IT wasn’t as if we needed to be shaken out of our stupor by the gruesome rape and murder of eight-year old Zainab in Kasur. In that city alone there have been a dozen or so similar acts of brutality over the past few months. All over the country crimes are committed against women and girls (and boys) on a daily basis, and most perpetrators do so with impunity.
Yet it is only when a particular case sees the light of day and our deepest emotions are triggered that we vociferously demand justice. And then, almost like clockwork, we descend back into our daily grind, unable and/or unwilling to align ourselves with a bigger movement for justice, one that consistently fights to undo the structures that generate oppression and violence.
Let us not forget that such structures are not unique to Pakistan. The endemic problem of gratuitous violence against women has come to the fore in India over the past couple of years.
Patriarchal violence and other forms of abuse are far from fringe phenomena in Western societies. In short, the problem is not an isolated one that can be fixed by a magic policy wand. It is embedded in society. This is why it is incumbent on those who want a more just social order to do more than raise their voice in and around those incidents that become ‘breaking news’.
The law does not often ensure justice.
The truth is that even when we do come together and demand justice for Zainab and others like her, we generally find ourselves limited to asking for exemplary punishment under the law. But at the same time we are forced to recognise that law enforcers themselves often do not take perpetrators to task, especially when the latter fall into the category of rich and/or powerful.
So we find ourselves demanding that state functionaries and/or institutions also be held to account for subverting due process. But ultimately we remain in a cul-de-sac, because we are limited to asking for the very same law to be upheld which clearly did not serve the cause of justice to begin with.
Contrary to what poses as common sense — in this country and around the world — the law does not always, or even often, ensure justice. In fact, throughout most of human history the law has actually been little more than an instrument in the hands of tyrants that have claimed legitimacy for their acts by invoking it.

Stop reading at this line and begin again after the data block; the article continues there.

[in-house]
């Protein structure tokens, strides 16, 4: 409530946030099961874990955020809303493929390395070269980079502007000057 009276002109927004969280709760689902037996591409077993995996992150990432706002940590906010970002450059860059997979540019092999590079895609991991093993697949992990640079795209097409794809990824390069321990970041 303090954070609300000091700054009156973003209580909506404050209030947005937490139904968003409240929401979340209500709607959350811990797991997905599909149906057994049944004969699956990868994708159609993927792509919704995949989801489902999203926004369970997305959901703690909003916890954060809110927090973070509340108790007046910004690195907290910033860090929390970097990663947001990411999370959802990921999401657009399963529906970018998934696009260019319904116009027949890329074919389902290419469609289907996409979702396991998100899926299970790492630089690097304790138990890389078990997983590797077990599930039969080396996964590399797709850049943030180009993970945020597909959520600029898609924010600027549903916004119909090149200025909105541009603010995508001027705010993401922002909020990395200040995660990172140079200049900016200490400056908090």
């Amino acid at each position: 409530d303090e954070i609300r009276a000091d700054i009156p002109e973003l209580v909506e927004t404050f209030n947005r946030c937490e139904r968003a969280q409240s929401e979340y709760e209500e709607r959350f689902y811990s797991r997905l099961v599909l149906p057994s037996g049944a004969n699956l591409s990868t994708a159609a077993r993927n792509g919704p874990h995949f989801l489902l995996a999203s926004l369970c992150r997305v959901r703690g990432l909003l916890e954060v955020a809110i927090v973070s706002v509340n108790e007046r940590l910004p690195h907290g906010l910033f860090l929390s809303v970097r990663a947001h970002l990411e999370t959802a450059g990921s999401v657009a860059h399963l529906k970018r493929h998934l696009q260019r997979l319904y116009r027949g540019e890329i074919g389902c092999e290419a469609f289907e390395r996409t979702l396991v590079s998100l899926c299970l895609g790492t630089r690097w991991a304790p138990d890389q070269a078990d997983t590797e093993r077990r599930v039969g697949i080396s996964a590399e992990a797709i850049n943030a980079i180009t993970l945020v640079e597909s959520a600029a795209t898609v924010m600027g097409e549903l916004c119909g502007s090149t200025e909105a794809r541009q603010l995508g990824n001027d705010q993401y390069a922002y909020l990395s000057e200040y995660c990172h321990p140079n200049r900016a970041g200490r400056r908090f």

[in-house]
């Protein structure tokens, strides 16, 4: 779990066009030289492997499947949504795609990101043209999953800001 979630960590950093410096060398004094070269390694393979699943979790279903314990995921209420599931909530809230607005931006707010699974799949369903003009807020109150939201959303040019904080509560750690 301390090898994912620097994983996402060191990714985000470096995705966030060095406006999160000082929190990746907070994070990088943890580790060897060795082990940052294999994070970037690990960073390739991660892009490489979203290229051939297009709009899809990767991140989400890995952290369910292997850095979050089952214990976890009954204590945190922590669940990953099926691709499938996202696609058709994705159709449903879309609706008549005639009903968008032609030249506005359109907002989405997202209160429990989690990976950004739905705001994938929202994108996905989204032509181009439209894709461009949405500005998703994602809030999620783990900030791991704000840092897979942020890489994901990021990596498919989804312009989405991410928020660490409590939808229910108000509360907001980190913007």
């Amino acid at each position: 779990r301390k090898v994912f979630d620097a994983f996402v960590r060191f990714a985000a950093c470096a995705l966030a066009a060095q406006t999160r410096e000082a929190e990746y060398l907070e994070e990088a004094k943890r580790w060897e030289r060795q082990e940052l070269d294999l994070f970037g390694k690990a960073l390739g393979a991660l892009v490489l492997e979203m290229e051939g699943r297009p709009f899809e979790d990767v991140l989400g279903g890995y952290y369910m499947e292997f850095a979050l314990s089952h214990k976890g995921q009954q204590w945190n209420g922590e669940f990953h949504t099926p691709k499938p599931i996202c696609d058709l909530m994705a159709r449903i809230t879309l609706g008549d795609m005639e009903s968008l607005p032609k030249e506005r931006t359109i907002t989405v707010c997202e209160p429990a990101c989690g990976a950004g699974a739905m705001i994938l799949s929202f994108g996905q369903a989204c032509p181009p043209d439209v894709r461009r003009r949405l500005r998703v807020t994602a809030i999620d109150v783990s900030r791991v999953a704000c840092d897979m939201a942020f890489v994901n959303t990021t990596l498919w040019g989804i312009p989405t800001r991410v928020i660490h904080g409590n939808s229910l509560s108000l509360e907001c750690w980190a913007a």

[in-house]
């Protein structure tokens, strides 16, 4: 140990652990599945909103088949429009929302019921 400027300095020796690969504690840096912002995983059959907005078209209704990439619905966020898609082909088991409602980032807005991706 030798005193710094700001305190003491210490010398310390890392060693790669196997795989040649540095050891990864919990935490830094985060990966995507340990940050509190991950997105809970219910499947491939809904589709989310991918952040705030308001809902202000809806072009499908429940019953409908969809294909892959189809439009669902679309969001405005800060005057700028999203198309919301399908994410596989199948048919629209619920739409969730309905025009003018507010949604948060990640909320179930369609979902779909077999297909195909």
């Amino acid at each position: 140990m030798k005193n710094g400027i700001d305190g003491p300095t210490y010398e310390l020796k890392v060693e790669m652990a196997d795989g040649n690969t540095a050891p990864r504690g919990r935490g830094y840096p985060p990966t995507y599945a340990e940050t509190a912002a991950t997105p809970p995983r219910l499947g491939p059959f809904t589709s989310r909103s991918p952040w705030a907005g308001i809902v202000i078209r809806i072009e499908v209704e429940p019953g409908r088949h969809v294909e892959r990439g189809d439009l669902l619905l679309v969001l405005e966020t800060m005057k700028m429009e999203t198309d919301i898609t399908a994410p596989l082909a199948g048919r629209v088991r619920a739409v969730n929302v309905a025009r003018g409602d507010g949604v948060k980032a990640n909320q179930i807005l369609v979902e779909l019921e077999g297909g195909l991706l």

The idea that the law could function as an instrument of liberation for ordinary people is, in historical terms, relatively novel. It is tied to the idea that the state is not a personal fiefdom passed down from one generation of tyrant to the next, but in fact answerable to ordinary people who have inalienable rights.
Yet the reality of the state (and law) in practice has never quite lived up to the hype.
In much of the non-Western world, the modern state and its laws never served the people — indeed, the basic assumption that ordinary people had inalienable rights enshrined in the law was not met in any of the European colonial empires. After the white man gave us ‘freedom’, the post-colonial state depicted itself as the guarantor of the ‘nation’, whereas in fact it continued to impose the ‘greater national interest’ often through the very formal legal procedures that the white man left behind.
So it is that the thana and kutchery remain institutions that uphold the privileges of the patriarchs dominant in our homes, schools, workplaces and religious institutions. Time and again, we ask the state’s law and order apparatus to protect us and, time and again, it demonstrates that it cannot or will not. Further up the food chain, the same police functionaries that reinforce power relations at the local level are either unwilling or unable to challenge more powerful state functionaries than themselves who are involved in practices such as enforced disappearances.
Which brings me to the final point: while the decolonisation of the law must be recognised an imperative for societies such as ours, the proliferation of legal ‘exceptions’ in the contemporary period has become a fundamental question of politics all over the world.
It is eerie how the state today arrogates to itself extraordinary powers under the pretext of defending ‘civilisation’ from the ‘terrorists’ — a ‘civilising mission’ not dissimilar to that of the colonial state hundreds of years ago.
The question is whether we are walking into this trap of accepting everything that happens under the guise of the law even while injustice, inequality and oppression become naturalised. Yes we raise our voice whenever a Zainab’s plight comes to light, but most of our time is spent nodding our head at the mention of law, even when it subverts rather than serves the cause of justice.
The writer teaches at Quaid-i-Azam University, Islamabad.
Published in Dawn, January 12th, 2018